“There wasn’t much out there but a ranch house and 3 or 4 weathered old shacks. We picked one and threw down our gear. There was only one guy around the place. He was an old fashioned rough gruff old horse wrangler named Shorty Shea. We told him we were from the ‘label’ and he left us alone.
“A couple of days later a brushfire broke out in the area and the flames were getting up to a road that was on the ranch border. We pitched in with shovels up on the fire line to contain the fire, which we did. Shorty liked us after that but when we woke up the next day a couple of the other shacks were occupied. There were a couple of girls laying naked on the grass and a couple of guys walking around. The girls didn’t seem to care about our presence. I recall having a feeling like I didn’t want to get involved with them. There was a group of people that night at the ranch house having a party. We were invited but I stayed away. We went back to Hollywood the next day. During the trial, we found out that the ‘family’ had cut Shorty’s head off.
“Can’t say who it was at the ranch but if I had to bet I’d say it was them, even though I don’t recall seeing a guy that looked like Manson.”
The Poor appeared on a couple of television shows in those days: Ironside and Name of The Game. What was that experience like?
“It was new and exciting the first couple of times but tv and film is always an early call. You have to be on set early and then you end up waiting forever to do 5 minutes. So it can be something quite boring.”
The Poor on the set of Ironside, 1968.
L-R: Randy Naylor, Randy Meisner, Patrick Shanahan, director Richard Colla, Allen Kemp.
How did you come to join Rick Nelson’s band?
“I don’t know exactly how Rick and Randy got together but Rick didn’t have a band and that’s how Allen and I got into that situation. We started out rehearsing in a house in Sherman Oaks that Allen, Richard Schnyder,2 and I rented. But it was in a neighborhood and we had to be careful about noise. But there was this funny little room in the house that was between a closet size and a small bedroom size and we pasted the walls with any kind of sound absorbing material we could get…cardboard, foam, egg cartons. We ate a hell of a lot of eggs back then. And I think, not positive, that that house is where we (Allen, Richard and I) first met Rick. He would always come after dark so as not to be noticed by the neighbors. That was always good for a laugh. And that practice room…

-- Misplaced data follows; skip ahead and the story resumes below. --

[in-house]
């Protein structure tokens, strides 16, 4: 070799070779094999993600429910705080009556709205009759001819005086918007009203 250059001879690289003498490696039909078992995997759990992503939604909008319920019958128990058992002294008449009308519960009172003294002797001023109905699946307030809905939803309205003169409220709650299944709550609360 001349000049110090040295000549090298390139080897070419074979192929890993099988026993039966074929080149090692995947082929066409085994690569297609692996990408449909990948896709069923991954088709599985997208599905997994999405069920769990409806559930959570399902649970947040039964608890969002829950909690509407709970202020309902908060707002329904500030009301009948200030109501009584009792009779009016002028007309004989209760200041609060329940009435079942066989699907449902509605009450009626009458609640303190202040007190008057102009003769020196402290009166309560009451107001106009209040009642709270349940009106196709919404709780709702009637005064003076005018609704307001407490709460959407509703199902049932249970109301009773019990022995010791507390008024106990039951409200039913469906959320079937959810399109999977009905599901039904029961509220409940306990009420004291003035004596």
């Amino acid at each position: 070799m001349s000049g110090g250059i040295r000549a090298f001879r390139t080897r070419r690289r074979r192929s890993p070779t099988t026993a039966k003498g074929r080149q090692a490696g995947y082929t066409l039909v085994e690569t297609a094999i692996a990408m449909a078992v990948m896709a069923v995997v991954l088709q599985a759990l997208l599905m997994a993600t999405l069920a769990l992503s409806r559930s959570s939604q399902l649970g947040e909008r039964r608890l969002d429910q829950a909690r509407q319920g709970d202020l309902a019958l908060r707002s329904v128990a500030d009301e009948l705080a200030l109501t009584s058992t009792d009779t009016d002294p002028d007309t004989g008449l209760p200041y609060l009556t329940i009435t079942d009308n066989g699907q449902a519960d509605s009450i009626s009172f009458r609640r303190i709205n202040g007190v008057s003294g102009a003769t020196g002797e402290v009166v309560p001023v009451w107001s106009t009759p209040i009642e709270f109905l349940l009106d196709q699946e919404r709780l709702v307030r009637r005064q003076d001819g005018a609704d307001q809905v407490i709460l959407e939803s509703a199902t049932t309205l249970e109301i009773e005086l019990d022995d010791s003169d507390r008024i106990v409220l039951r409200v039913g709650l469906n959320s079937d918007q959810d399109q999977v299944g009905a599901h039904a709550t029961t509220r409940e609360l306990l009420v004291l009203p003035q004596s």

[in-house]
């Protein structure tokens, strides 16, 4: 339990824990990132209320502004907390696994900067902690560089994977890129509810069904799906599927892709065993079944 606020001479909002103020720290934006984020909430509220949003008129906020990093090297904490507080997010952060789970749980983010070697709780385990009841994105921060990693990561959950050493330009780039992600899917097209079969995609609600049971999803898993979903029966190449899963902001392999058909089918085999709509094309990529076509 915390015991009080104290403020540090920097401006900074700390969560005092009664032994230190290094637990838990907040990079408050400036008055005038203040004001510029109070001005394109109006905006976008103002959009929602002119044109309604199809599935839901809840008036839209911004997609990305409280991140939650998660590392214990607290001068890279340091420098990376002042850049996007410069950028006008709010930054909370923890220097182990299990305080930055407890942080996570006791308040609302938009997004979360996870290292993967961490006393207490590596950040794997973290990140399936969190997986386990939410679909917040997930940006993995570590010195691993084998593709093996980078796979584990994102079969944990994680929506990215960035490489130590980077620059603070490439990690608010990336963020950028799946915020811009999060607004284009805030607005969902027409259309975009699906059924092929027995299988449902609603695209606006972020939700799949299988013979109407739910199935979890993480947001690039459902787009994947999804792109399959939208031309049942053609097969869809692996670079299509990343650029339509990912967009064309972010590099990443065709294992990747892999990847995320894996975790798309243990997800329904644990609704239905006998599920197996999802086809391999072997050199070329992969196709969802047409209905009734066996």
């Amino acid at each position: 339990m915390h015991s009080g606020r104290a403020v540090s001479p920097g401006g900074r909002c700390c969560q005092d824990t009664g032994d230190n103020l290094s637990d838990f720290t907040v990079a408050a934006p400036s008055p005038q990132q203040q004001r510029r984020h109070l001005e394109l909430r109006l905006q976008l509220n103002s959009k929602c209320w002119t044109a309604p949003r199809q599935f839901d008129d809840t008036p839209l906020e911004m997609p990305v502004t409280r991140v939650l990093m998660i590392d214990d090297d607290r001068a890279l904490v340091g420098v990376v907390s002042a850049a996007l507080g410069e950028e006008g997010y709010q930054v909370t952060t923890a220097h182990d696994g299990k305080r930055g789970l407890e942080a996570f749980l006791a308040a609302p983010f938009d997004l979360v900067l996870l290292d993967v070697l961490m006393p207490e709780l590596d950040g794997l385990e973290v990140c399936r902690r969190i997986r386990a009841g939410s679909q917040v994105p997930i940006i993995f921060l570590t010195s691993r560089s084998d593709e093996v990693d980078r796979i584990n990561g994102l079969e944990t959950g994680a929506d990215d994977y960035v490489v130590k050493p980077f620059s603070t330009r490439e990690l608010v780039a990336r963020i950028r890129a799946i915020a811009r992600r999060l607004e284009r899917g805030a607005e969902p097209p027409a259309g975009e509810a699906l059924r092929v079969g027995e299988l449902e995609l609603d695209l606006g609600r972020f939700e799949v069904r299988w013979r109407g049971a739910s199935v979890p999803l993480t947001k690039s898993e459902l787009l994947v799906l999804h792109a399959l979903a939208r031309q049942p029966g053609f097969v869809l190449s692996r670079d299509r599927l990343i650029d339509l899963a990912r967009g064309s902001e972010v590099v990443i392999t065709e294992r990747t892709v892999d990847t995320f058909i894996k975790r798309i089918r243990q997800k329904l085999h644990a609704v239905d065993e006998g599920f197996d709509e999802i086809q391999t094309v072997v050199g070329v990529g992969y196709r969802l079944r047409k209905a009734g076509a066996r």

“The practice room turned out to be a soundproof success but at a price. There was no ventilation so we would run through a song or two and have to get out to fresh air. We would come out of there looking like wet cocker spaniels.
“In that house we also got mistakenly raided by the police and also had our guitars and other equipment stolen and then returned.”
Rick Nelson & The Stone Canyon Band
L-R: Randy Meisner, Patrick Shanahan, Rick Nelson, Allen Kemp and Tom Brumley.
Photo courtesy of Patrick Shanahan.
What was it like to tour with Rick?
“The first tour with Rick was like living a dream. I mean, from the sleaze mobile to the 747 lounge. Hmm, what’s not to like?
Do you remember Rick’s brother, David Nelson, being along on that first tour, filming the documentary, Easy To Be Free?
“Yeah, of course I remember doing that tour video. That was a lot of fun because it was like a home made video done by someone who knew how to do it professionally but just didn’t have the ‘stuff.’ I remember David once jury rigged a mirror onto the front of this VW bus, I think, so he could sit shogun and film Rick’s reflection driving in the mirror. We couldn’t drive too far cause you couldnt see out the windshield for the mirror!”
What was playing the Troubadour like?
“Playing the Troubadour was always the same. Playing the Troubadour. Musicians playing for musicians. It was a lot of fun. The ‘Live’ album was memorable. Rick’s friend Kent (Kent McCord from Adam 12) came along and shot photos.
Patrick at the Troubadour. Photo by Kent McCord
I’ve read the European tour with Rick was pretty rough.
“The European tour was a bit tough because we would have to drive long distances to and from bases so it meant for longer days but, heck, it was chauffeured, and we weren’t exactly breaking rocks for a living.”
Patrick and Randy in England, April 1970
Photos courtesy of Patrick Shanahan
Randy left after the European tour. How did his departure affect the Stone Canyon Band?
“When Randy left it was the typical process of finding a replacement except that his high voice was an obvious loss, but people have to do what they want to do.”
Randy & Rick
Photo courtesy of Patrick Shanahan
When was the last time you saw Rick before he passed?